This year at Cornerstone Community Church I’m preaching through Acts. We’ve titled the series, Unhindered: The Mission Continues. If you’re interested, you can find the first two sermons here, and more will be posted in the weeks ahead. This will be a twenty-eight-week sermon series, the longest I’ve done in my seventeen years of ministry. Though for as long as I can remember, my preaching has been primarily expositional. Most often I simply work through a book of the Bible or certain parts of a book (such as the signs of John’s Gospel) in a verse-by-verse or chapter-by-chapter manner. My conviction is that every Christian community needs a diet composed mostly of expository preaching. Why? In his book, Preaching: Communicating Faith in an Age of Skepticism, Tim Keller provides the following rationale. I’ve taken the liberty of restating his main points and adding some comments of my own.

  1. Expository preaching conveys the pastor’s conviction that the entire Bible is truthful and helpful. Pastors who preach only from the Gospels convey a Red-Letter Christianity. Those who never turn to the Prophets or the Psalms communicate that the Old Testament is outdated. What we want to do is declare the whole counsel of God. “All Scripture is breathed out by God and profitable for teaching, for reproof, for correction, and for training in righteousness” (2 Tim 3:16).
  2. Expository preaching makes it easier for the hearers to recognize that the authority rests not in the pastor’s opinions or reasoning, but in God’s Word. Exposition takes pains to show that what is being said is not the product of the speaker’s own views or prejudices, but has come from this authoritative text. When preaching is done this way, the submission of the hearer is to the text, not to the preacher, and any beef is with the text, not with the preacher.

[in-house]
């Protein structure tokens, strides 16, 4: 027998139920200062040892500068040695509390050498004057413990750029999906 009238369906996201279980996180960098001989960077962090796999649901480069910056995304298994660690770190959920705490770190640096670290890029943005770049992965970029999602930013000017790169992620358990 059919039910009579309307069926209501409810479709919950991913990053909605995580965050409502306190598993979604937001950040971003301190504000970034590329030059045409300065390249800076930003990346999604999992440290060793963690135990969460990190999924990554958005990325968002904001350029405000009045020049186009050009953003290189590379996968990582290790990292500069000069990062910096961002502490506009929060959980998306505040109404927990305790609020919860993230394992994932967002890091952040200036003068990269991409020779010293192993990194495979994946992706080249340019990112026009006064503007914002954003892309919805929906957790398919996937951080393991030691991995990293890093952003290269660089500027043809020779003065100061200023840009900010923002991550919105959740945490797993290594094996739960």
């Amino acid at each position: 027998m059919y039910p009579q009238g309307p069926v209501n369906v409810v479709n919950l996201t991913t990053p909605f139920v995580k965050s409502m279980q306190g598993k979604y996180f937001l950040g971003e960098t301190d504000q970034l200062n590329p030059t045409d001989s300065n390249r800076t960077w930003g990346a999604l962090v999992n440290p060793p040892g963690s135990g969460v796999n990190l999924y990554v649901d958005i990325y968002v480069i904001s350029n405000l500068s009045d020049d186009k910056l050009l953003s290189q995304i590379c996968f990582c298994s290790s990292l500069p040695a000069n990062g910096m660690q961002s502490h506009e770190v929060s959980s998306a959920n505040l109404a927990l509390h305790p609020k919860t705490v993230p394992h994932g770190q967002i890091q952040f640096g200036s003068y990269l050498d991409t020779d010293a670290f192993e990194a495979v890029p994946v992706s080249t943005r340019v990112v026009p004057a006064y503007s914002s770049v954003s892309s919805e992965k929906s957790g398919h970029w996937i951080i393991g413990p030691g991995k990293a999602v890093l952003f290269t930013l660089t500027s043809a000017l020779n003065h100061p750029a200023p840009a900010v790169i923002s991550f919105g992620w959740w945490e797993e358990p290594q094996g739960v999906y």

3. Expository preaching allows God to set the agenda for the pastor and for the entire Christian community. Exposition is an adventure, both for the preacher and for the congregation. It’s one thing for a pastor to say, “I want to preach about (fill in the blank), because I’m really passionate about (fill in the blank), and by Jove I think our congregation needs to hear more about (fill in the blank).” It’s something else to say, “Let’s journey through Acts together and see what God has for us there.” Expository preaching means the pastor can’t completely predetermine what the congregation will be hearing over the next weeks or months.
  4. Expository preaching teaches the congregation how to study the Bible for themselves. Expository preachers serve as exegetical escorts, guiding their congregations through the text, helping them pay attention to the context, notice key theological terms, ask the right questions, and so on. Listening to expository preaching helps the people in the pew become savvier and more sensitive readers of the Bible themselves.
  5. Expository preaching leads us again and again to the one main biblical theme: the gospel. When the risen Jesus appeared to his followers on the road to Emmaus, he began with Moses and the Prophets and “interpreted to them in all the Scriptures the things concerning himself” (Luke 24:27). In other words, every book of the Bible points us to the person and work of Jesus. Every time a pastor preaches through a book–Old Testament or New–he helps the congregation see Christ afresh.

 

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